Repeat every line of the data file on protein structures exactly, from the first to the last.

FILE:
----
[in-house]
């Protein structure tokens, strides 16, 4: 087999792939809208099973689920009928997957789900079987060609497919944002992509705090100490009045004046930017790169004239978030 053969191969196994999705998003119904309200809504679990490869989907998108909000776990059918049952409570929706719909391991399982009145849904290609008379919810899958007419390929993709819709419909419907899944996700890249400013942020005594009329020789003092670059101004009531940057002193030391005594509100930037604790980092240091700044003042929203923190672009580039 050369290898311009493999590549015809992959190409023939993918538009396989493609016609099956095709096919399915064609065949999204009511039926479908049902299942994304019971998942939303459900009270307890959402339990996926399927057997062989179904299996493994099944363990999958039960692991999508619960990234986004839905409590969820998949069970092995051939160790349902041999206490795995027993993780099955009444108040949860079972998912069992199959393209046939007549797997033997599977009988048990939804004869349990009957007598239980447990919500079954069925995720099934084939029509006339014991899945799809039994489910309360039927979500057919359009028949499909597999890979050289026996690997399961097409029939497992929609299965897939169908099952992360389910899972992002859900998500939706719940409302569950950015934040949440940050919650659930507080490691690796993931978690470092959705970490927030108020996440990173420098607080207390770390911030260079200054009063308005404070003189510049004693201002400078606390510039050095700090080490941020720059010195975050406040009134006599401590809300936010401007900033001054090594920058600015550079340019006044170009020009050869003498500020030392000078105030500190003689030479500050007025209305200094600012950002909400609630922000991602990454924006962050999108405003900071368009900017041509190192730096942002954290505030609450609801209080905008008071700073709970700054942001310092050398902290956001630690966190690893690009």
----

[in-house]
């Protein structure tokens, strides 16, 4: 087999792939809208099973689920009928997957789900079987060609497919944002992509705090100490009045004046930017790169004239978030 053969191969196994999705998003119904309200809504679990490869989907998108909000776990059918049952409570929706719909391991399982009145849904290609008379919810899958007419390929993709819709419909419907899944996700890249400013942020005594009329020789003092670059101004009531940057002193030391005594509100930037604790980092240091700044003042929203923190672009580039 050369290898311009493999590549015809992959190409023939993918538009396989493609016609099956095709096919399915064609065949999204009511039926479908049902299942994304019971998942939303459900009270307890959402339990996926399927057997062989179904299996493994099944363990999958039960692991999508619960990234986004839905409590969820998949069970092995051939160790349902041999206490795995027993993780099955009444108040949860079972998912069992199959393209046939007549797997033997599977009988048990939804004869349990009957007598239980447990919500079954069925995720099934084939029509006339014991899945799809039994489910309360039927979500057919359009028949499909597999890979050289026996690997399961097409029939497992929609299965897939169908099952992360389910899972992002859900998500939706719940409302569950950015934040949440940050919650659930507080490691690796993931978690470092959705970490927030108020996440990173420098607080207390770390911030260079200054009063308005404070003189510049004693201002400078606390510039050095700090080490941020720059010195975050406040009134006599401590809300936010401007900033001054090594920058600015550079340019006044170009020009050869003498500020030392000078105030500190003689030479500050007025209305200094600012950002909400609630922000991602990454924006962050999108405003900071368009900017041509190192730096942002954290505030609450609801209080905008008071700073709970700054942001310092050398902290956001630690966190690893690009």